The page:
Promises made in speeches, letters and advertising should be fulfilled scrupulously. We may learn from architects and technicians the need for living up to what is promised and expected. When a building has some parts hidden from the eye which are the continuation of others bearing some consistent ornament, said Ruskin, it is not well that the ornament should cease in the parts concealed, because credit is given for it, and it should not be deceptively withdrawn.

Giotto, the shepherd boy painter who became leader of Renaissance art, was honest in designing the exquisite campanile beside the cathedral in Florence. At eye-level and a little above are bas-reliefs picturing in some detail artisans at work; above them are statues, more boldly fashioned; and thence to the top are patterned mosaic and twisted columns. All levels are so designed as to be visible according to their purpose: to inform, to memorialize, and to decorate.

Consider the honesty required in those who design and build space craft and prepare them for flight. Every single one of the thousands of parts in the system, seen and unseen, must function perfectly. Not only skilled craftsmanship is required, but also precise discharge of responsibilities, so that the director can say with honesty, in the language of the astronauts, “all systems go”.

Honesty in business communication reaches its most visible public testing point in advertising, labelling and selling. The conviction has grown in recent years that business not only might but must enhance its reputation for trustworthiness in its published statements. What is said in advertising and on labels should give customers a correct understanding of the quality, quantity, function and price of the products. The numerous consumer organizations are teaching their members and the public to accept nothing less.

Expressing honesty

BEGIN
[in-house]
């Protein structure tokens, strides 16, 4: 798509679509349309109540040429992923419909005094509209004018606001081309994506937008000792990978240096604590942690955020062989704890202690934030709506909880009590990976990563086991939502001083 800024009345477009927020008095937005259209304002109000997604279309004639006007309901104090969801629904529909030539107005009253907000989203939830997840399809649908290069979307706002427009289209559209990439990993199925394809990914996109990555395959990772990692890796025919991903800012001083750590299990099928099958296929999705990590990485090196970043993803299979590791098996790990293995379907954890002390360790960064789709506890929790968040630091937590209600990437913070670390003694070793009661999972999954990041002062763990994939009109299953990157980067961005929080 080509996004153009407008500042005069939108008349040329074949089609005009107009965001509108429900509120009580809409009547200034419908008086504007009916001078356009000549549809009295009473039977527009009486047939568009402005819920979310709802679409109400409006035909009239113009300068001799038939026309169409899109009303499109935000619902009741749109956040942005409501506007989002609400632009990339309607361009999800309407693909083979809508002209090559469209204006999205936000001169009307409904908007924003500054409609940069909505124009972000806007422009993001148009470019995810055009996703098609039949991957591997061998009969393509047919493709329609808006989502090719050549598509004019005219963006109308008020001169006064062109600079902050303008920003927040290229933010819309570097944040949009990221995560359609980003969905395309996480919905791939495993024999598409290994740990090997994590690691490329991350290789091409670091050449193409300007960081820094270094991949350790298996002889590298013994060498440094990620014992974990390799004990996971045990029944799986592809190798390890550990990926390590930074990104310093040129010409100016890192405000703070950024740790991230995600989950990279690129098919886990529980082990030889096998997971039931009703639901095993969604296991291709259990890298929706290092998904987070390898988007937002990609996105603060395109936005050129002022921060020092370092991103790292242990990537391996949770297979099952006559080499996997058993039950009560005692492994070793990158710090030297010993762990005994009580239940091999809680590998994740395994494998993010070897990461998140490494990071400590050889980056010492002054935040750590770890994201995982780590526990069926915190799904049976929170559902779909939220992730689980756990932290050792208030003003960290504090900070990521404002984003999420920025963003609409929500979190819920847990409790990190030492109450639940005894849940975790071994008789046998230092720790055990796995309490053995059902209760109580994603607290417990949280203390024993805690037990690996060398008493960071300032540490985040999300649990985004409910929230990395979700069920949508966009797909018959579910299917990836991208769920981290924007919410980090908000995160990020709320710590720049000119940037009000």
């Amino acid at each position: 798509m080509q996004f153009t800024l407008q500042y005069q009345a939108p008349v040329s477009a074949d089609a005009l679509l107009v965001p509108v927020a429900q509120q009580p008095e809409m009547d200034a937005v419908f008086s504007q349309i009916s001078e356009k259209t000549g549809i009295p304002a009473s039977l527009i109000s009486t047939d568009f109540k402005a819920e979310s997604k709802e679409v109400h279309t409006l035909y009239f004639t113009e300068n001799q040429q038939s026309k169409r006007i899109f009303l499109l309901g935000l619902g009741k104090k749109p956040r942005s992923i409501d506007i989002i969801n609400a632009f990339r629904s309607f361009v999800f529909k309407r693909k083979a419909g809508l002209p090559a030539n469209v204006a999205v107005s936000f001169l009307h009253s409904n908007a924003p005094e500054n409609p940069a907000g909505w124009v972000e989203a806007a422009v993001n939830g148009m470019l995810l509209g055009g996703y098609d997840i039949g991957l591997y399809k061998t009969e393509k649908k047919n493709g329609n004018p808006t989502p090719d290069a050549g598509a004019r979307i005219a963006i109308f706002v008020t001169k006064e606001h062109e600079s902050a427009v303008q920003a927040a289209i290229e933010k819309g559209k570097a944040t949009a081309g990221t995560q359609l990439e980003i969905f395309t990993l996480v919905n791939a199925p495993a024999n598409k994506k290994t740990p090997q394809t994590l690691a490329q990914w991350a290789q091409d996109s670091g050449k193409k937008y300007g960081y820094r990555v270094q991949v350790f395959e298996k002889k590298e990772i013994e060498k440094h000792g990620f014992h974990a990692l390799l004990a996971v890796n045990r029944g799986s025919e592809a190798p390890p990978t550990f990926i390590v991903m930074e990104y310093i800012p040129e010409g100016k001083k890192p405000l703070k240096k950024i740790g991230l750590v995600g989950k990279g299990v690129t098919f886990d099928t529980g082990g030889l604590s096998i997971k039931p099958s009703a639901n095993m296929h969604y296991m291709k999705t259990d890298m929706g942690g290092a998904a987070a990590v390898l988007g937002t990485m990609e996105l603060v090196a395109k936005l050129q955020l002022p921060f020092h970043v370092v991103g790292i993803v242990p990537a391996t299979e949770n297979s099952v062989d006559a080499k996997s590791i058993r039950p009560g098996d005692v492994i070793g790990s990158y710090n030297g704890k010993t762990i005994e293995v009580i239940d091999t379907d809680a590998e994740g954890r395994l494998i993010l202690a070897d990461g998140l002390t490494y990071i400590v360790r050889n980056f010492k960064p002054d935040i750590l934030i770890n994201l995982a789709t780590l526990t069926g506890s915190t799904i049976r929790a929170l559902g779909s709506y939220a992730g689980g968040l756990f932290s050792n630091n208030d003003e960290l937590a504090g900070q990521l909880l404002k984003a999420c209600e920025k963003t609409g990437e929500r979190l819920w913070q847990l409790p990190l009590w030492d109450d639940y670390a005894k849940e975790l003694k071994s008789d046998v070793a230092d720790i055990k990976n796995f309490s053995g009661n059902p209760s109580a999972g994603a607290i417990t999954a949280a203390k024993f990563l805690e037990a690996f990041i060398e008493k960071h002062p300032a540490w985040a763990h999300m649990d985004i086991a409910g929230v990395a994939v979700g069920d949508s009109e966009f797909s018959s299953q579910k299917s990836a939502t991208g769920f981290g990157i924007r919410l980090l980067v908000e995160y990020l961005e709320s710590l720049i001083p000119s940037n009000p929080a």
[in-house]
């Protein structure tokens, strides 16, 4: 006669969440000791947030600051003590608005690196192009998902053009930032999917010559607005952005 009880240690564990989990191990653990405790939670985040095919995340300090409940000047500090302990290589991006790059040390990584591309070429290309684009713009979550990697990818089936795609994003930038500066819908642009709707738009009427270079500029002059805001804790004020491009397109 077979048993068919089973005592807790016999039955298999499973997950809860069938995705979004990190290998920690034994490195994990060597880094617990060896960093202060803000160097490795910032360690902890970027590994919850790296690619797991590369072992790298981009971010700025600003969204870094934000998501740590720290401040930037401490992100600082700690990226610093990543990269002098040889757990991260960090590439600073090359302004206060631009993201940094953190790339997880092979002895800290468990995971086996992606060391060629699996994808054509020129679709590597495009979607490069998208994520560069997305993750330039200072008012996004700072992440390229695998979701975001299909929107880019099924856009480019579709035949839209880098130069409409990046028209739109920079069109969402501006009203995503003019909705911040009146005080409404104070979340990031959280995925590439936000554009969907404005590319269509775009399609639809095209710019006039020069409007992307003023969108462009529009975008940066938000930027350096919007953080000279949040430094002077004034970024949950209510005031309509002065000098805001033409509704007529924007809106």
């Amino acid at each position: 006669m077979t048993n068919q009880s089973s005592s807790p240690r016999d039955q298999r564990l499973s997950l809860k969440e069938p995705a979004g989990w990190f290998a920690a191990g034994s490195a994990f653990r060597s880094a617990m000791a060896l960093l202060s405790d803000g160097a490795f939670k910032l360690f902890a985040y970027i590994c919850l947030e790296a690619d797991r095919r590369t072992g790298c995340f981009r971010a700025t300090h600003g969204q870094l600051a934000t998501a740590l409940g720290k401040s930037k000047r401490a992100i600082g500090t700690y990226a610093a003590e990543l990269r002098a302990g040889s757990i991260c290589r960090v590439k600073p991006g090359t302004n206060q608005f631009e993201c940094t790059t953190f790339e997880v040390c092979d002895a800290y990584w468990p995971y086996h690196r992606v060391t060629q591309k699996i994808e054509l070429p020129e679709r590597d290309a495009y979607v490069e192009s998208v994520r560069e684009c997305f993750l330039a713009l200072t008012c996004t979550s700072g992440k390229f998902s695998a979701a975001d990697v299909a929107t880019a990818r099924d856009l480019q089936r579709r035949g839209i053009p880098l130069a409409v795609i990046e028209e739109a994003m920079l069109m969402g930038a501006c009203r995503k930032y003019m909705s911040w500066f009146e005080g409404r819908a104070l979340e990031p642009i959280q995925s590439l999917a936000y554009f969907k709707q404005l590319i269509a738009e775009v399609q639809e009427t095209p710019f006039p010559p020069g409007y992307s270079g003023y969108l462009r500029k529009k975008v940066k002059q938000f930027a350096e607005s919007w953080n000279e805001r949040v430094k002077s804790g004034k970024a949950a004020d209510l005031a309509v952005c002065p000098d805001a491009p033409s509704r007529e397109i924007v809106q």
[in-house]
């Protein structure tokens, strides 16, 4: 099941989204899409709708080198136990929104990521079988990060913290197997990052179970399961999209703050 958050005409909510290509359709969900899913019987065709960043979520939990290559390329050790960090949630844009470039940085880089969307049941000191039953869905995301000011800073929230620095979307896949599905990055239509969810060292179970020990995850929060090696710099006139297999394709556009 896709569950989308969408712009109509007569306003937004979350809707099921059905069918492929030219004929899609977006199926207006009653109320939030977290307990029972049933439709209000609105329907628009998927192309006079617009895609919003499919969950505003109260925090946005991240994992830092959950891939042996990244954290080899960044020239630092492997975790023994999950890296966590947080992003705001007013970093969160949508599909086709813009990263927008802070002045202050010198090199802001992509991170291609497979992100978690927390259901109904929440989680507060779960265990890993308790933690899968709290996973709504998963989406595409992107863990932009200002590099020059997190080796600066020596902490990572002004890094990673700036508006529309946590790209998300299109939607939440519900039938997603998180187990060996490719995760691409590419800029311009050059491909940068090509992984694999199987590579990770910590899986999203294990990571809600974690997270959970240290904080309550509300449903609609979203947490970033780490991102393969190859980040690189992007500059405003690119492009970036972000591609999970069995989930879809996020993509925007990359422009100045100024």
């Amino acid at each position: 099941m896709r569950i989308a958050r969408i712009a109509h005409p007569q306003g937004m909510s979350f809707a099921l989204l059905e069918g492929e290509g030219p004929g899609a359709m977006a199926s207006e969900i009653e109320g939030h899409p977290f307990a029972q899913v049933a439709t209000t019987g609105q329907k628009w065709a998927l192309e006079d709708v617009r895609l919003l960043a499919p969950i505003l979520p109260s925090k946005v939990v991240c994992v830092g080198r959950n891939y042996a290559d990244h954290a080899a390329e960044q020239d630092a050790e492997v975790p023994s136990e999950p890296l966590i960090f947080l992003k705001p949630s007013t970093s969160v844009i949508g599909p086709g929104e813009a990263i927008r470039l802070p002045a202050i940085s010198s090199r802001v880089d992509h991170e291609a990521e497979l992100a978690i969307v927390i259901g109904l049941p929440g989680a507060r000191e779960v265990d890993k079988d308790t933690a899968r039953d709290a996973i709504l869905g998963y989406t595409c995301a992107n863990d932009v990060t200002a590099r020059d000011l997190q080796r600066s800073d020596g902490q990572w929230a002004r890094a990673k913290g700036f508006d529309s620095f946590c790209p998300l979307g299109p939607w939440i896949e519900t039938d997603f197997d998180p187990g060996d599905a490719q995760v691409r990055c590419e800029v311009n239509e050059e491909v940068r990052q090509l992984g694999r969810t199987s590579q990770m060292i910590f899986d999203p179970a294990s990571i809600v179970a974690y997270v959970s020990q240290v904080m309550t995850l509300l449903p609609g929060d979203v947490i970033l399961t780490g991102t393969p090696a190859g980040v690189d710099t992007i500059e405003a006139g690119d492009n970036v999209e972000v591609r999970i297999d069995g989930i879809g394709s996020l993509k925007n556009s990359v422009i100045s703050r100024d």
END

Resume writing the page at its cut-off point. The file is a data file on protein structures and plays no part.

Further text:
The style of writing and speaking is important because gracefulness in the telling of facts makes them more pleasant to read or to hear, but in displaying honesty we need plain talk rather than flowery language. We seek simplicity and precision. Our words must convey significance and frankness.

This is essential in writing sales letters, and nearly every letter is a sales letter of some sort. Even a family letter is promoting the idea of affection and goodwill.

Here are some points to consider in planning a speech or a letter: (1) What is the complete, logical statement I want to make about each point I wish to present? (2) What facts are required to support each point? (3) How does this proposal of mine affect or interest the hearer or reader? (4) Have I the necessary material with which to build a presentation that will gain attention, rouse interest, inspire trust, and create desire? (5) What can I do to assure that what I say is concrete, honest, clear, complete and correct?

Building confidence is most important. Consumers are increasingly wary of the “something for nothing” gimmick. Consumer Education, by N. E. Brown of Wetaskiwin High School in Alberta, says: “It has been estimated that there are some eight hundred known schemes that have been used to ‘fleece’ the public.”

Those who are accustomed to finding their mail boxes stuffed with gorgeous announcements of “new” or “better” or “more up to date” things to buy are relieved when they open a letter or a pamphlet that does nothing but tell the facts about goods that are for sale.

Avoiding half-truths

Communication of any effective sort needs to keep its purpose in mind; what is said should be in harmony with the subject and the occasion, adapted to the requirements and capabilities of the hearer or reader, and carry within itself the assurance of integrity.

We must beware of stating half-truths as whole truths. All through the ages it has been said that half a loaf is better than no bread, but half a truth is not only not better than no truth, it is worse than some lies. To describe one facet of a diamond is not to describe the diamond, but only one ray of it.

The expert who is selling a machine knows it by acquaintance: the prospective customer has only knowledge by description. That description, in the interests of the seller’s conscience and of the buyer’s satisfaction, must be honest and complete.